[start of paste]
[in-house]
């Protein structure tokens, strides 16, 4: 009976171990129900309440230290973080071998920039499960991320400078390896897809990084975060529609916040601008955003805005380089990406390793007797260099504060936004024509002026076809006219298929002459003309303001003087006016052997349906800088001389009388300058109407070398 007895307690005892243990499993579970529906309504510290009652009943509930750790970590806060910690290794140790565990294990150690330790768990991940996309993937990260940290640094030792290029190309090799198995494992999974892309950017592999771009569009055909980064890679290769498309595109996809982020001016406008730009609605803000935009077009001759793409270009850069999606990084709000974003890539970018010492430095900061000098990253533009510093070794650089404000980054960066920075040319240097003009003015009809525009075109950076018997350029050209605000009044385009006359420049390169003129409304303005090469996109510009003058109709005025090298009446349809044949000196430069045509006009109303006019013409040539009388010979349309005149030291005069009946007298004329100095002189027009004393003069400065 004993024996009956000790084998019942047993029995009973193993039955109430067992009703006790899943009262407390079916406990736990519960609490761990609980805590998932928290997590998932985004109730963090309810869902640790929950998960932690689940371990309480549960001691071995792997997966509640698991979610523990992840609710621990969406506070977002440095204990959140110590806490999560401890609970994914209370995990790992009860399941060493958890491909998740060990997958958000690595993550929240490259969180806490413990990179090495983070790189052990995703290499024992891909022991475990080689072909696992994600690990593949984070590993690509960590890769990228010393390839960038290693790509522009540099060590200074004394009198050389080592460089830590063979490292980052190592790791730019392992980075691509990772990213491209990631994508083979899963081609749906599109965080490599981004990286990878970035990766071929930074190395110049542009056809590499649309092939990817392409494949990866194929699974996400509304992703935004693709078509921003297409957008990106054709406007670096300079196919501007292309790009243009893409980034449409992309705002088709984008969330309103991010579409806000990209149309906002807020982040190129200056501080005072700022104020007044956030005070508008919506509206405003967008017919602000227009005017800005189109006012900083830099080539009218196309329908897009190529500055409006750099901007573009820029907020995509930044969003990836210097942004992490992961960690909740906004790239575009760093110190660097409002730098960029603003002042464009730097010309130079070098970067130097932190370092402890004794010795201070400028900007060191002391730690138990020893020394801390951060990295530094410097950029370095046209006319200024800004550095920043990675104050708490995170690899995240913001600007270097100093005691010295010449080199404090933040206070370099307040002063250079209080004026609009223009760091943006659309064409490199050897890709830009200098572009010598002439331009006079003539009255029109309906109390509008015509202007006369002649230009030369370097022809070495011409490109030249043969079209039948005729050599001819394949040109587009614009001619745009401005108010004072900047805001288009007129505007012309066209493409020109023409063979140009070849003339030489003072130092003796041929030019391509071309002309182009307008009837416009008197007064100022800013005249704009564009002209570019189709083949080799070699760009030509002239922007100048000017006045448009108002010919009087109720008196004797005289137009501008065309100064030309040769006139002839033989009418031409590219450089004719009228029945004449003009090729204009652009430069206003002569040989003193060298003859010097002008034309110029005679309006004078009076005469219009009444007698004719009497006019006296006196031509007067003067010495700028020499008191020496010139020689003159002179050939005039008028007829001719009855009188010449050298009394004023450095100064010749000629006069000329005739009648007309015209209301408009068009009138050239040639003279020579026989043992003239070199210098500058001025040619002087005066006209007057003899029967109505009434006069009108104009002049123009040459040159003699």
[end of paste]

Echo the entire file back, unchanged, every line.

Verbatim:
[in-house]
């Protein structure tokens, strides 16, 4: 009976171990129900309440230290973080071998920039499960991320400078390896897809990084975060529609916040601008955003805005380089990406390793007797260099504060936004024509002026076809006219298929002459003309303001003087006016052997349906800088001389009388300058109407070398 007895307690005892243990499993579970529906309504510290009652009943509930750790970590806060910690290794140790565990294990150690330790768990991940996309993937990260940290640094030792290029190309090799198995494992999974892309950017592999771009569009055909980064890679290769498309595109996809982020001016406008730009609605803000935009077009001759793409270009850069999606990084709000974003890539970018010492430095900061000098990253533009510093070794650089404000980054960066920075040319240097003009003015009809525009075109950076018997350029050209605000009044385009006359420049390169003129409304303005090469996109510009003058109709005025090298009446349809044949000196430069045509006009109303006019013409040539009388010979349309005149030291005069009946007298004329100095002189027009004393003069400065 004993024996009956000790084998019942047993029995009973193993039955109430067992009703006790899943009262407390079916406990736990519960609490761990609980805590998932928290997590998932985004109730963090309810869902640790929950998960932690689940371990309480549960001691071995792997997966509640698991979610523990992840609710621990969406506070977002440095204990959140110590806490999560401890609970994914209370995990790992009860399941060493958890491909998740060990997958958000690595993550929240490259969180806490413990990179090495983070790189052990995703290499024992891909022991475990080689072909696992994600690990593949984070590993690509960590890769990228010393390839960038290693790509522009540099060590200074004394009198050389080592460089830590063979490292980052190592790791730019392992980075691509990772990213491209990631994508083979899963081609749906599109965080490599981004990286990878970035990766071929930074190395110049542009056809590499649309092939990817392409494949990866194929699974996400509304992703935004693709078509921003297409957008990106054709406007670096300079196919501007292309790009243009893409980034449409992309705002088709984008969330309103991010579409806000990209149309906002807020982040190129200056501080005072700022104020007044956030005070508008919506509206405003967008017919602000227009005017800005189109006012900083830099080539009218196309329908897009190529500055409006750099901007573009820029907020995509930044969003990836210097942004992490992961960690909740906004790239575009760093110190660097409002730098960029603003002042464009730097010309130079070098970067130097932190370092402890004794010795201070400028900007060191002391730690138990020893020394801390951060990295530094410097950029370095046209006319200024800004550095920043990675104050708490995170690899995240913001600007270097100093005691010295010449080199404090933040206070370099307040002063250079209080004026609009223009760091943006659309064409490199050897890709830009200098572009010598002439331009006079003539009255029109309906109390509008015509202007006369002649230009030369370097022809070495011409490109030249043969079209039948005729050599001819394949040109587009614009001619745009401005108010004072900047805001288009007129505007012309066209493409020109023409063979140009070849003339030489003072130092003796041929030019391509071309002309182009307008009837416009008197007064100022800013005249704009564009002209570019189709083949080799070699760009030509002239922007100048000017006045448009108002010919009087109720008196004797005289137009501008065309100064030309040769006139002839033989009418031409590219450089004719009228029945004449003009090729204009652009430069206003002569040989003193060298003859010097002008034309110029005679309006004078009076005469219009009444007698004719009497006019006296006196031509007067003067010495700028020499008191020496010139020689003159002179050939005039008028007829001719009855009188010449050298009394004023450095100064010749000629006069000329005739009648007309015209209301408009068009009138050239040639003279020579026989043992003239070199210098500058001025040619002087005066006209007057003899029967109505009434006069009108104009002049123009040459040159003699």